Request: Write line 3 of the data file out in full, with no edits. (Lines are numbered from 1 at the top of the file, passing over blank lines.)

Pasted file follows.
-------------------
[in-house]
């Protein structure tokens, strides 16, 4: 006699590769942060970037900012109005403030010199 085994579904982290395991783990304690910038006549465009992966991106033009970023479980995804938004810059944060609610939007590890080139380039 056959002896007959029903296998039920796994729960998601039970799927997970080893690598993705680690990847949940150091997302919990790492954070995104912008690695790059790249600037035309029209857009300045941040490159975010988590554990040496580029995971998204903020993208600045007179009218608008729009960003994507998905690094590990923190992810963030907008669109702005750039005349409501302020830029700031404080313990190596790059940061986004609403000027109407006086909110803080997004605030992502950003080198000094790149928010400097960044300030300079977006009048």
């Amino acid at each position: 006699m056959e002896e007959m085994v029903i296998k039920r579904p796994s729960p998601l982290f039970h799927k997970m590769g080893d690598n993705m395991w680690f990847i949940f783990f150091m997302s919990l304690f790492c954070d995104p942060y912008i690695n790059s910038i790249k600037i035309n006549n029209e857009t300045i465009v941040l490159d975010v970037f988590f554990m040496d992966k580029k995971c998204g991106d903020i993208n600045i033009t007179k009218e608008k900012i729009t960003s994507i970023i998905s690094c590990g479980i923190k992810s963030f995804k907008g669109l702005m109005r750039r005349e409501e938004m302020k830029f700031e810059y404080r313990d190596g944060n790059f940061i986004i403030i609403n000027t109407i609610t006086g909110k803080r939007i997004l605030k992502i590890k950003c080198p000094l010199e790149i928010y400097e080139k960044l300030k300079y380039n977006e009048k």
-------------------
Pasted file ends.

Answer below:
């Amino acid at each position: 006699m056959e002896e007959m085994v029903i296998k039920r579904p796994s729960p998601l982290f039970h799927k997970m590769g080893d690598n993705m395991w680690f990847i949940f783990f150091m997302s919990l304690f790492c954070d995104p942060y912008i690695n790059s910038i790249k600037i035309n006549n029209e857009t300045i465009v941040l490159d975010v970037f988590f554990m040496d992966k580029k995971c998204g991106d903020i993208n600045i033009t007179k009218e608008k900012i729009t960003s994507i970023i998905s690094c590990g479980i923190k992810s963030f995804k907008g669109l702005m109005r750039r005349e409501e938004m302020k830029f700031e810059y404080r313990d190596g944060n790059f940061i986004i403030i609403n000027t109407i609610t006086g909110k803080r939007i997004l605030k992502i590890k950003c080198p000094l010199e790149i928010y400097e080139k960044l300030k300079y380039n977006e009048k």